Prepare Yourself For The Hunt

12 House Hunting Tips For the Busy Spring Market Ahead

It’s not long before the frenzy of the spring housing market sets in, so if you are considering a home purchase in the coming months, now is the time to get focused and organized! Whether this is your first time, or twenty-first time on the house hunting circuit, here are a few tips.

Before you head out on showings:

1. Get pre-approved

Mortgage pre-approval takes the guesswork out of whether or not you can afford your dream home. You should be house hunting with the confidence of knowing exactly what you can afford.

2. Know the neighbourhood

Perhaps one of the most important elements to focus on is seeing the home as a package deal; which includes neighbourhood location, amenities, and schools.

3. Find the right agent

Not only is a Realtor essential to the searching and negotiation process of buying a home, they will be someone you will not only spend a great deal of time with but also go through a serious financial and potentially emotional journey with. Be sure to take your time in selecting the right fit for you and your family. (Check out my post on the most important questions you should ask when hiring an agent)

4. Set your priorities

Narrow down your list of must-haves with your Realtor and/or partner so that you have a clear vision of what you are looking for when you start hitting weekend open houses.

5. Be ready to pull the trigger

Homebuyers who find the house hunting process the most successful and efficient are those who are absolutely, one hundred percent ready to buy. They’ve considered their must-haves, they are pre-approved for a mortgage, they are focused on an ideal location and are aware of the comparables on the market to determine if a potential home is priced competitively.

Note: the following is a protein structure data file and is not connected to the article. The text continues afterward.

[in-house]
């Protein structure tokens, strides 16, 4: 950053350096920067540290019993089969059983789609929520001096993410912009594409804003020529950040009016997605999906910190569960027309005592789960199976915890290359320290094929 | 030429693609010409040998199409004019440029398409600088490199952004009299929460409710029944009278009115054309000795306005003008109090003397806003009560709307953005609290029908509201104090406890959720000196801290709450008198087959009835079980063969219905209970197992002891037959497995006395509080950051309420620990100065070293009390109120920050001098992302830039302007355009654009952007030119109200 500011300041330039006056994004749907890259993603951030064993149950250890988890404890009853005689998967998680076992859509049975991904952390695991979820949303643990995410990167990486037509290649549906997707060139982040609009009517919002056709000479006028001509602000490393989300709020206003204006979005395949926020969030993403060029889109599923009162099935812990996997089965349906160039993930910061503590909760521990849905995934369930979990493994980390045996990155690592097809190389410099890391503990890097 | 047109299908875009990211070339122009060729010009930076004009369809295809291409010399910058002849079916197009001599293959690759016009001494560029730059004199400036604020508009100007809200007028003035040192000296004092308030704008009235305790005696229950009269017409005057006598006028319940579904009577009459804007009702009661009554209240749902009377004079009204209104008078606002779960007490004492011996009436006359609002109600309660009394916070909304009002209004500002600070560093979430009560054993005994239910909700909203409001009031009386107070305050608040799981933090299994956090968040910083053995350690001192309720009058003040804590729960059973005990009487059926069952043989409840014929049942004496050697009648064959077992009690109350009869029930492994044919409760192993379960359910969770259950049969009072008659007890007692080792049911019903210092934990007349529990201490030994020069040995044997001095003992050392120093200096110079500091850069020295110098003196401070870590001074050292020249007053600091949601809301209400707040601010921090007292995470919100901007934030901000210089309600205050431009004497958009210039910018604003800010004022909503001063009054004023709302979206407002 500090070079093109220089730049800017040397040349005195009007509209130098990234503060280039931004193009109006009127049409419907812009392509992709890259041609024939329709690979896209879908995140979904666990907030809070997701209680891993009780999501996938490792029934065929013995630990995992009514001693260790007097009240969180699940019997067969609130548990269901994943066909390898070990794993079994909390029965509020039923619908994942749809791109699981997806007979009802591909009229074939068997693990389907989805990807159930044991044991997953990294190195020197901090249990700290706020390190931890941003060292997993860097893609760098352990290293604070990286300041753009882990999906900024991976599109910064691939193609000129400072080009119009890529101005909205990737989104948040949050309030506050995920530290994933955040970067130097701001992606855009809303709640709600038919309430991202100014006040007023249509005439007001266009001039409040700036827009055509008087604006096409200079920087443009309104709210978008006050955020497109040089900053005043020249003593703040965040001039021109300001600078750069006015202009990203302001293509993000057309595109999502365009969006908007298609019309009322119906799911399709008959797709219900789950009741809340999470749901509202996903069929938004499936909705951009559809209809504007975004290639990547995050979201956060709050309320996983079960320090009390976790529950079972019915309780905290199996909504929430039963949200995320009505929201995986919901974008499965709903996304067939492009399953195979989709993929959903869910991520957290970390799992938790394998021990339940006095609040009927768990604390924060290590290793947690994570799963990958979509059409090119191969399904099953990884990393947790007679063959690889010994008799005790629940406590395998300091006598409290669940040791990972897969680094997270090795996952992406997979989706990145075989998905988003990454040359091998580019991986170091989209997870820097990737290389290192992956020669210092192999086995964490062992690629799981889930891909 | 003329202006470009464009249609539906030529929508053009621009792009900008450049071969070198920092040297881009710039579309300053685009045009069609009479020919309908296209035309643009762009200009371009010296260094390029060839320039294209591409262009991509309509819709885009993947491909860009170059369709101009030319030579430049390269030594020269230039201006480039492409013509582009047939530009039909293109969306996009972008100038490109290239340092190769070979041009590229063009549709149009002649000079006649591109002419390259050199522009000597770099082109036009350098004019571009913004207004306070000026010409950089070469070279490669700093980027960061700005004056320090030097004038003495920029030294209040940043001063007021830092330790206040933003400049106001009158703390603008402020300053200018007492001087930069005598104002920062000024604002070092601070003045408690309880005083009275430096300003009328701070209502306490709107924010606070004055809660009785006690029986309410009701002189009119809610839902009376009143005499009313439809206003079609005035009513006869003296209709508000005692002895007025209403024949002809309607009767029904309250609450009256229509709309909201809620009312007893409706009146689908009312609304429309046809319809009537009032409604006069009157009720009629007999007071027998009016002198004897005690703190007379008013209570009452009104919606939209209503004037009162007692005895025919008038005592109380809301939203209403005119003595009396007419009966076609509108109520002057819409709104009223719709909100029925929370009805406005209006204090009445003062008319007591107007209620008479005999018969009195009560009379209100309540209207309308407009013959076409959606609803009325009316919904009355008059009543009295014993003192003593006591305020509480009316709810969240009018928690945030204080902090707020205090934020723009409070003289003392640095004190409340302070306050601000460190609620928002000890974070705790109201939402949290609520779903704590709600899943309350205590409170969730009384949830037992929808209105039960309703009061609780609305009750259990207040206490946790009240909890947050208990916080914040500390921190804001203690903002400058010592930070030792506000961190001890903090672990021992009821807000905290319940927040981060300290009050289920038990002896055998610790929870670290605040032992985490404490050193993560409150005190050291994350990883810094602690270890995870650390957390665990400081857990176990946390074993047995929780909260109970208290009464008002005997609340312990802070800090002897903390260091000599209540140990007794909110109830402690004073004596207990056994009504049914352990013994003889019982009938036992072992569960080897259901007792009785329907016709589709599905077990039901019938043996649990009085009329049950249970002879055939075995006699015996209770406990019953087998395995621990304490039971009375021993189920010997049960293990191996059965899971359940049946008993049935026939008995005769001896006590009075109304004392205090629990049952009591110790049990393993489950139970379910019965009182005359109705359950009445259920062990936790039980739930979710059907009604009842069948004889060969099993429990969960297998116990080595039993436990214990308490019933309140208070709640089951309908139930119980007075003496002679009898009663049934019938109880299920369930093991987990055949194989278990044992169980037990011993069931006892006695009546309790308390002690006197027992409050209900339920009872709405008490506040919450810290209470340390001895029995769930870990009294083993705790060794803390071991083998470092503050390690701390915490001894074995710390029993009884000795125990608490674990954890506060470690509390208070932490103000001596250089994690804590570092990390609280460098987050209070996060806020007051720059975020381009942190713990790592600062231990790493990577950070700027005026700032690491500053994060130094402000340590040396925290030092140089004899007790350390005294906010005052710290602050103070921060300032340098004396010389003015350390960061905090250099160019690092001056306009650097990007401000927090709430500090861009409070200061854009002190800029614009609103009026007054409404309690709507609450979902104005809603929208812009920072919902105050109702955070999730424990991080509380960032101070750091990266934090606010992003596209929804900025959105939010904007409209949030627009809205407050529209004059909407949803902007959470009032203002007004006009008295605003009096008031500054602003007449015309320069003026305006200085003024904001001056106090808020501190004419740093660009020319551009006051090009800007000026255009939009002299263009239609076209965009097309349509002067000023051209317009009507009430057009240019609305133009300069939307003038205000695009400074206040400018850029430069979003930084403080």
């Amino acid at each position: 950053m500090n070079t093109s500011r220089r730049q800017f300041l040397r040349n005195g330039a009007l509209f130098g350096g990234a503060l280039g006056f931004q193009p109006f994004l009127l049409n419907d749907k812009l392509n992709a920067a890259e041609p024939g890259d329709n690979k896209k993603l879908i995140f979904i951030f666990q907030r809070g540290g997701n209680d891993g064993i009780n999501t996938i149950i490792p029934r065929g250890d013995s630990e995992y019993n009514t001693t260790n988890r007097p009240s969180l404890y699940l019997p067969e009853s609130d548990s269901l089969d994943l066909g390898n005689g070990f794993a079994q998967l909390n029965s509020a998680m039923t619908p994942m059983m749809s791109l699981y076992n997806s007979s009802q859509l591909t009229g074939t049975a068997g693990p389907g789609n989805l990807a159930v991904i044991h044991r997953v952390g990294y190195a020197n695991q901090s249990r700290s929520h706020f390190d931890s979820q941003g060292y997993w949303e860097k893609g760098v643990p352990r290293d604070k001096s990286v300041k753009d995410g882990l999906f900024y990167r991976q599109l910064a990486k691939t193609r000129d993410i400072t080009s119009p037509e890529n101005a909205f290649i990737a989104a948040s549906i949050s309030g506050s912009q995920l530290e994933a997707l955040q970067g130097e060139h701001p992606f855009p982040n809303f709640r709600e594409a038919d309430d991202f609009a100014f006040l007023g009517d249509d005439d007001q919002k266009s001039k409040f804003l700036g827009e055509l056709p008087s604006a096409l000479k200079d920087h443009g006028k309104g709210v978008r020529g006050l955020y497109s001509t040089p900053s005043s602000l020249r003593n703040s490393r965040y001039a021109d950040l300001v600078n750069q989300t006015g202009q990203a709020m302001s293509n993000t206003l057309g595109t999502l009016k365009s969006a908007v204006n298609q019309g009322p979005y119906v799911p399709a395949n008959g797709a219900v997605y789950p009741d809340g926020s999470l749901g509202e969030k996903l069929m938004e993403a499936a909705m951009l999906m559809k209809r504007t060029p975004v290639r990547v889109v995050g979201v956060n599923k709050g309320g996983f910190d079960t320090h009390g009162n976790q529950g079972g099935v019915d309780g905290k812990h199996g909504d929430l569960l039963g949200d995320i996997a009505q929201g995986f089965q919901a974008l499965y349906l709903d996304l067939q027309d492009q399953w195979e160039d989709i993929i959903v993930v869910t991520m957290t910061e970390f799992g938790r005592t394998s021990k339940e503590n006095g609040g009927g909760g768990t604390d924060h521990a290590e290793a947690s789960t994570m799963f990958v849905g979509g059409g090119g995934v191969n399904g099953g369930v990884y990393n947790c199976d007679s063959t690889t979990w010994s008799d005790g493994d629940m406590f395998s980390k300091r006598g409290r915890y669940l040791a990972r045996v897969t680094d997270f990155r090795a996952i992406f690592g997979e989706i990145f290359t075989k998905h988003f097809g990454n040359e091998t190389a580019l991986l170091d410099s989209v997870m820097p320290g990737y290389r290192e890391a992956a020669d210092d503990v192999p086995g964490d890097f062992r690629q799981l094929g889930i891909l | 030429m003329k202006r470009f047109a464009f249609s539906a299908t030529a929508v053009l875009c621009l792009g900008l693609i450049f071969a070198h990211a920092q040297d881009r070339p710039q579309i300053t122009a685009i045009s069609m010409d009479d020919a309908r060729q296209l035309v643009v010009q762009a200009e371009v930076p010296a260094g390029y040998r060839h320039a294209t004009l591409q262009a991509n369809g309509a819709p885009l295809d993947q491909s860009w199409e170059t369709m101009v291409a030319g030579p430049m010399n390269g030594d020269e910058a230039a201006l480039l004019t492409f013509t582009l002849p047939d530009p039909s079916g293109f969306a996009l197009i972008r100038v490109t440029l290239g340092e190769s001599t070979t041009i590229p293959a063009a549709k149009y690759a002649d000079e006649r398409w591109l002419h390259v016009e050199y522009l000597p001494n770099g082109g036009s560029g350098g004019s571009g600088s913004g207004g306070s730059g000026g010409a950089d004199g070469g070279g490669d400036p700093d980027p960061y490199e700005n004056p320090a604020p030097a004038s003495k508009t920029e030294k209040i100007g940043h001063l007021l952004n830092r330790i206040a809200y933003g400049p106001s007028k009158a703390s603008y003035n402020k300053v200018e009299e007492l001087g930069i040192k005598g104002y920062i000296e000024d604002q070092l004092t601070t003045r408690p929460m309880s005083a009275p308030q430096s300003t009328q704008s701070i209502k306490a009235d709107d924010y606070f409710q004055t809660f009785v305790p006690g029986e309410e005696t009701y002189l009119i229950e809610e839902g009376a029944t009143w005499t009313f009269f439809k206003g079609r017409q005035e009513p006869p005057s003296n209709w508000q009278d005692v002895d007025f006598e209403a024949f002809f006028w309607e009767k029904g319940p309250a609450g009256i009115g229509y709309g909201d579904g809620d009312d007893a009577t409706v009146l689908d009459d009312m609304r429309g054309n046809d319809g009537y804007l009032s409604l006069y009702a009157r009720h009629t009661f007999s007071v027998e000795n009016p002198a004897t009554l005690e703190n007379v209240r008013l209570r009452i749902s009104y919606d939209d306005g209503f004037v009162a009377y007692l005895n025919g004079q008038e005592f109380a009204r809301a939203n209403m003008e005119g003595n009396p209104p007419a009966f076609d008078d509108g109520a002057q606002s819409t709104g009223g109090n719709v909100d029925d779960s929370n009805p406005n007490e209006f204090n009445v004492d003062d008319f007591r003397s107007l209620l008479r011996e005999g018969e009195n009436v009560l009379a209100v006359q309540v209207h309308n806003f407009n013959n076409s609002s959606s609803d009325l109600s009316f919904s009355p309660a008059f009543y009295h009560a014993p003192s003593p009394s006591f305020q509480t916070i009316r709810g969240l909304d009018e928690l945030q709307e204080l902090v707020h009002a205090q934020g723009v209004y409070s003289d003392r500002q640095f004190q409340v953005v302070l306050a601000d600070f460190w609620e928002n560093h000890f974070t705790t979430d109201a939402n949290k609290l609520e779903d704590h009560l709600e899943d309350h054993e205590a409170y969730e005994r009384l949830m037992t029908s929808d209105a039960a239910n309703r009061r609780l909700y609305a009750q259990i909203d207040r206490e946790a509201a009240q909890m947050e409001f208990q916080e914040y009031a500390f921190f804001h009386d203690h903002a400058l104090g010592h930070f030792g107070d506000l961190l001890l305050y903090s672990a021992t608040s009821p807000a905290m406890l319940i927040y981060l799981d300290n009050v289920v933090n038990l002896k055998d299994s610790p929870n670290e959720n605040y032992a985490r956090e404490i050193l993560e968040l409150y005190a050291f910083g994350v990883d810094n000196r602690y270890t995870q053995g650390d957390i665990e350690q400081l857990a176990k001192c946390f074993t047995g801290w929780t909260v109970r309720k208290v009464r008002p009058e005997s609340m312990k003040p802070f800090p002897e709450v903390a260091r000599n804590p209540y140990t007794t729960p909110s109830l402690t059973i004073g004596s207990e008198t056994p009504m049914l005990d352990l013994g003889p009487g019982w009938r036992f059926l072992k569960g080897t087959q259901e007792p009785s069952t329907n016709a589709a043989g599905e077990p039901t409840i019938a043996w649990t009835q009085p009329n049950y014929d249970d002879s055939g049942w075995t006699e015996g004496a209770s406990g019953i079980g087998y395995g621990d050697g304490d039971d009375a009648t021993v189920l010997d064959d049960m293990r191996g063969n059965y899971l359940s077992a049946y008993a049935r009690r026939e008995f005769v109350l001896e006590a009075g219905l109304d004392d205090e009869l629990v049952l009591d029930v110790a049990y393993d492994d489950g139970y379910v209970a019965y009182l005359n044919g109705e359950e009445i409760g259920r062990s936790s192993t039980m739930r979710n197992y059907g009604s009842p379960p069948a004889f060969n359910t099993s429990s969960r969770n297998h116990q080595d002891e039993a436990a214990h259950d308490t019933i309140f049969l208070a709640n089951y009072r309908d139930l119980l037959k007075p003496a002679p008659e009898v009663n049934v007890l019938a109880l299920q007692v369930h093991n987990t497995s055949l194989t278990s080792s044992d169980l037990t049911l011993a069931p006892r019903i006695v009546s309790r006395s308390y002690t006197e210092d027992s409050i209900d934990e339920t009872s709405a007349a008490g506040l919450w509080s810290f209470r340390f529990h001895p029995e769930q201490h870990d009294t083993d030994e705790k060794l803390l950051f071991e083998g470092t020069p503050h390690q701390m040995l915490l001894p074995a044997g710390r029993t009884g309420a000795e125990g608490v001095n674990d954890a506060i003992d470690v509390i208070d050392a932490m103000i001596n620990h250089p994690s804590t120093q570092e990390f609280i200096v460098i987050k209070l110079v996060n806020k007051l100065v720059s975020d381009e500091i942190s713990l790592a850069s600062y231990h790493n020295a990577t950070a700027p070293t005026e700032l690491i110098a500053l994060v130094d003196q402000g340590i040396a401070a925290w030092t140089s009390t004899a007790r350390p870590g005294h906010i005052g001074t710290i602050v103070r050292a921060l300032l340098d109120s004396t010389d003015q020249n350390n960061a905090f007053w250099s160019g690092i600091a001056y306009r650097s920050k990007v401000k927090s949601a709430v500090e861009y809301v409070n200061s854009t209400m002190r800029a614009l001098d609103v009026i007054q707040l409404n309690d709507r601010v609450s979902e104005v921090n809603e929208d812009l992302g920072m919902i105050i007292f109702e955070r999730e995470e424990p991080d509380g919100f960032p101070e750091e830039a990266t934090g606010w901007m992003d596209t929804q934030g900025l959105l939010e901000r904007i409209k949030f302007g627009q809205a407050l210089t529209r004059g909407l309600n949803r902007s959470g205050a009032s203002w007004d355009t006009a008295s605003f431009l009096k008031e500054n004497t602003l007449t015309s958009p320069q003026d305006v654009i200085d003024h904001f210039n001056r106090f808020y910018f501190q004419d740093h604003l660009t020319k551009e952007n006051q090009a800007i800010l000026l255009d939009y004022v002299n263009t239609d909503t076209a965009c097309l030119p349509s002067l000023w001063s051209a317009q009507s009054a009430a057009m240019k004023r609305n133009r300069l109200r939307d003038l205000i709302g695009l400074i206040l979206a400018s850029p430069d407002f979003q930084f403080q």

While you are on showings:

6. Take photos/video

With only a few minutes for a showing or tour around an open house, it is helpful to take lots of photos and/or videos when viewing a home so that you can later reflect on details you may have missed during your time there.

7. Open closets

Believe it or not, storage is a a major consideration in a potential home. When touring a potential property, don’t forgot to open closets and cabinets to ensure there is ample space for coats, linens, sporting equipment, etc.

8. Keep furniture in mind

Unless you are starting fresh with furnishings, keep your current furniture in mind always. Will you be able to fit your kind bed through the door? Will your sectional sofa set up nicely in the family room? It’s not necessarily a make-it-or-break-it scenario when it comes to furniture, but it will save you a good amount of money if you find a space that fits some of the most basic furniture pieces you already own.

9. Look high and low

Don’t keep your gaze at eye level when viewing a home. Make sure to look up at the ceilings and crown moldings, and down to floors and baseboards to determine the condition of the property.

10. View the property at different times of day

This one is very important as most open houses happen during the brightest time of the day. Book an evening visit to check out the light quality or show up in the morning to see if you could be missing a particular spot where the sun blasts through (perhaps an east-facing bedroom?). If you are seriously considering the home, make sure you’ve seen it in both night and daylight.

11. Check water pressure

Don’t be afraid to turn on taps, flush toilets, and run showers for several minutes to check water temperature and pressure. Any weakness in these areas could cost you some upgrades down the road.

12. Focus on the things you can’t change

Wallpaper, paint colors, floors, windows, lighting are all things that can be changed or upgraded fairly easily without much inconvenience or cost to you so don’t get too hung up on appearances. A few things you should absolutely focus on, however are the fixed issues like sun exposure, school district, neighbouring properties, size/shape of your lot. Don’t let an emotional connection with the home itself outweigh the potential (and unchangeable) problems.

Feature Image via Trulia

Article sourced from the Chestnut Park Blog

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